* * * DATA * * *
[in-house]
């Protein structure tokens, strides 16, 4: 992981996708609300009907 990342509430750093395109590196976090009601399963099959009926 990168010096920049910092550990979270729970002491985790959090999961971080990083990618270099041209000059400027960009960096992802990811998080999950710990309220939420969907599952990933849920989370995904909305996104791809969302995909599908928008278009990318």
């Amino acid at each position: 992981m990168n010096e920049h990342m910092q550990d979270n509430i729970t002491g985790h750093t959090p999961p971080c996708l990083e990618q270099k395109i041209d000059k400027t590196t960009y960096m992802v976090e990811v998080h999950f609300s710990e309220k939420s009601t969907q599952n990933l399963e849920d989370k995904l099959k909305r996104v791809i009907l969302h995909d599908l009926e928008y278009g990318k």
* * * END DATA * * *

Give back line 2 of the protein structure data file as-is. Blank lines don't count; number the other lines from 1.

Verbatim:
């Protein structure tokens, strides 16, 4: 992981996708609300009907 990342509430750093395109590196976090009601399963099959009926 990168010096920049910092550990979270729970002491985790959090999961971080990083990618270099041209000059400027960009960096992802990811998080999950710990309220939420969907599952990933849920989370995904909305996104791809969302995909599908928008278009990318």